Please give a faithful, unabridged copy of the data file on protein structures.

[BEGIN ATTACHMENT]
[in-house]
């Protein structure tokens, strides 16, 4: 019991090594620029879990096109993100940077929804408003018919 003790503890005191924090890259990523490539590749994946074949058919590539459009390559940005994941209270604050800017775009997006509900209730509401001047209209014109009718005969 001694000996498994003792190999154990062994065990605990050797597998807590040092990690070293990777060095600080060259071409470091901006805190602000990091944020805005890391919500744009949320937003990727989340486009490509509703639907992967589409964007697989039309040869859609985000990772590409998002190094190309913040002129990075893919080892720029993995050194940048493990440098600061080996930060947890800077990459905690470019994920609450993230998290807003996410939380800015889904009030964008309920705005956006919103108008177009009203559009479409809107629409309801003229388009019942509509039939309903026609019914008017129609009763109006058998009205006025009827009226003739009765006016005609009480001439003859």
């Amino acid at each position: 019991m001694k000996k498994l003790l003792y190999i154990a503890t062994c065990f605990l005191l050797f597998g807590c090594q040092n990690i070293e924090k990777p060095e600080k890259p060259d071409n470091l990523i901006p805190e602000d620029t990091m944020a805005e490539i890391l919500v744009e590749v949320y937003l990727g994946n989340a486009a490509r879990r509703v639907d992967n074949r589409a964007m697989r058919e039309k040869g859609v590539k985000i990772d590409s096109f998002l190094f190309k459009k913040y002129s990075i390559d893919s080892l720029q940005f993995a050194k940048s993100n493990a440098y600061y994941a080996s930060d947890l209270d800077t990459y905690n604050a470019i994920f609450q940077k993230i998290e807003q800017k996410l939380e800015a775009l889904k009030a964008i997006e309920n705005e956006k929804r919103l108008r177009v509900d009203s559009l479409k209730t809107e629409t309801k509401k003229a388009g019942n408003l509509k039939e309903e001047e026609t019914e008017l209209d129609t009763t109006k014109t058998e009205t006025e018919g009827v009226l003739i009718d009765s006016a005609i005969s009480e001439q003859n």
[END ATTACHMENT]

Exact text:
[in-house]
């Protein structure tokens, strides 16, 4: 019991090594620029879990096109993100940077929804408003018919 003790503890005191924090890259990523490539590749994946074949058919590539459009390559940005994941209270604050800017775009997006509900209730509401001047209209014109009718005969 001694000996498994003792190999154990062994065990605990050797597998807590040092990690070293990777060095600080060259071409470091901006805190602000990091944020805005890391919500744009949320937003990727989340486009490509509703639907992967589409964007697989039309040869859609985000990772590409998002190094190309913040002129990075893919080892720029993995050194940048493990440098600061080996930060947890800077990459905690470019994920609450993230998290807003996410939380800015889904009030964008309920705005956006919103108008177009009203559009479409809107629409309801003229388009019942509509039939309903026609019914008017129609009763109006058998009205006025009827009226003739009765006016005609009480001439003859």
């Amino acid at each position: 019991m001694k000996k498994l003790l003792y190999i154990a503890t062994c065990f605990l005191l050797f597998g807590c090594q040092n990690i070293e924090k990777p060095e600080k890259p060259d071409n470091l990523i901006p805190e602000d620029t990091m944020a805005e490539i890391l919500v744009e590749v949320y937003l990727g994946n989340a486009a490509r879990r509703v639907d992967n074949r589409a964007m697989r058919e039309k040869g859609v590539k985000i990772d590409s096109f998002l190094f190309k459009k913040y002129s990075i390559d893919s080892l720029q940005f993995a050194k940048s993100n493990a440098y600061y994941a080996s930060d947890l209270d800077t990459y905690n604050a470019i994920f609450q940077k993230i998290e807003q800017k996410l939380e800015a775009l889904k009030a964008i997006e309920n705005e956006k929804r919103l108008r177009v509900d009203s559009l479409k209730t809107e629409t309801k509401k003229a388009g019942n408003l509509k039939e309903e001047e026609t019914e008017l209209d129609t009763t109006k014109t058998e009205t006025e018919g009827v009226l003739i009718d009765s006016a005609i005969s009480e001439q003859n």